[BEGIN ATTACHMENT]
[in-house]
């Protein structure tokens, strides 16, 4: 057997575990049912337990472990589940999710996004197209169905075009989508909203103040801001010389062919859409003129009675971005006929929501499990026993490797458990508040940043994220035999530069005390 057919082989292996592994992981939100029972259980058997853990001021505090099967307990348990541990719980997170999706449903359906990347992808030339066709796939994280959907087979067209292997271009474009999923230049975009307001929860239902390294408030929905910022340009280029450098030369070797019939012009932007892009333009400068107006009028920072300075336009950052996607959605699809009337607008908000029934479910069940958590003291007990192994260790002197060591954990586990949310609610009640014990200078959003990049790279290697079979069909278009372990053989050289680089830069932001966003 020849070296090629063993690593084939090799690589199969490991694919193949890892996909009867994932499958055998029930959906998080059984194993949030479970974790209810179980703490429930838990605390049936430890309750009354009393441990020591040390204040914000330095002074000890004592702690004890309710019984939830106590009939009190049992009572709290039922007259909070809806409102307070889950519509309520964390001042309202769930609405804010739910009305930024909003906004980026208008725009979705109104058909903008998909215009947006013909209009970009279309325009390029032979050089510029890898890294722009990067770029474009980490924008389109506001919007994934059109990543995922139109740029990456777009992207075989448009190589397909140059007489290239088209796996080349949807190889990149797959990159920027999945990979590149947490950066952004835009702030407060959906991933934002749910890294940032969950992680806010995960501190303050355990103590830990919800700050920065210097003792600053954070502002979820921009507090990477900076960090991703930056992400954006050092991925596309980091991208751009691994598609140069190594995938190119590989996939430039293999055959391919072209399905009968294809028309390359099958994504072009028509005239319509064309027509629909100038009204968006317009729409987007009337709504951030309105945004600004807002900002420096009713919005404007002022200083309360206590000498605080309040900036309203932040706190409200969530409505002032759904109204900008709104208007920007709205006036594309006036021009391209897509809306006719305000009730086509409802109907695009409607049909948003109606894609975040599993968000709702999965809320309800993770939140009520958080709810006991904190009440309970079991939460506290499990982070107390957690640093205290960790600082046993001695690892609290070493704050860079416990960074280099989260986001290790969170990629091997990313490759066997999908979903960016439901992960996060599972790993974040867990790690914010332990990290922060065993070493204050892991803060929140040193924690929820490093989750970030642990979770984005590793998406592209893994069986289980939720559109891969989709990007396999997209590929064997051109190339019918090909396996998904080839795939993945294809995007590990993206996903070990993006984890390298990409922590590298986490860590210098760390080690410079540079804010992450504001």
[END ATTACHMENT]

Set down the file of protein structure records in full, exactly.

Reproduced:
[in-house]
């Protein structure tokens, strides 16, 4: 057997575990049912337990472990589940999710996004197209169905075009989508909203103040801001010389062919859409003129009675971005006929929501499990026993490797458990508040940043994220035999530069005390 057919082989292996592994992981939100029972259980058997853990001021505090099967307990348990541990719980997170999706449903359906990347992808030339066709796939994280959907087979067209292997271009474009999923230049975009307001929860239902390294408030929905910022340009280029450098030369070797019939012009932007892009333009400068107006009028920072300075336009950052996607959605699809009337607008908000029934479910069940958590003291007990192994260790002197060591954990586990949310609610009640014990200078959003990049790279290697079979069909278009372990053989050289680089830069932001966003 020849070296090629063993690593084939090799690589199969490991694919193949890892996909009867994932499958055998029930959906998080059984194993949030479970974790209810179980703490429930838990605390049936430890309750009354009393441990020591040390204040914000330095002074000890004592702690004890309710019984939830106590009939009190049992009572709290039922007259909070809806409102307070889950519509309520964390001042309202769930609405804010739910009305930024909003906004980026208008725009979705109104058909903008998909215009947006013909209009970009279309325009390029032979050089510029890898890294722009990067770029474009980490924008389109506001919007994934059109990543995922139109740029990456777009992207075989448009190589397909140059007489290239088209796996080349949807190889990149797959990159920027999945990979590149947490950066952004835009702030407060959906991933934002749910890294940032969950992680806010995960501190303050355990103590830990919800700050920065210097003792600053954070502002979820921009507090990477900076960090991703930056992400954006050092991925596309980091991208751009691994598609140069190594995938190119590989996939430039293999055959391919072209399905009968294809028309390359099958994504072009028509005239319509064309027509629909100038009204968006317009729409987007009337709504951030309105945004600004807002900002420096009713919005404007002022200083309360206590000498605080309040900036309203932040706190409200969530409505002032759904109204900008709104208007920007709205006036594309006036021009391209897509809306006719305000009730086509409802109907695009409607049909948003109606894609975040599993968000709702999965809320309800993770939140009520958080709810006991904190009440309970079991939460506290499990982070107390957690640093205290960790600082046993001695690892609290070493704050860079416990960074280099989260986001290790969170990629091997990313490759066997999908979903960016439901992960996060599972790993974040867990790690914010332990990290922060065993070493204050892991803060929140040193924690929820490093989750970030642990979770984005590793998406592209893994069986289980939720559109891969989709990007396999997209590929064997051109190339019918090909396996998904080839795939993945294809995007590990993206996903070990993006984890390298990409922590590298986490860590210098760390080690410079540079804010992450504001």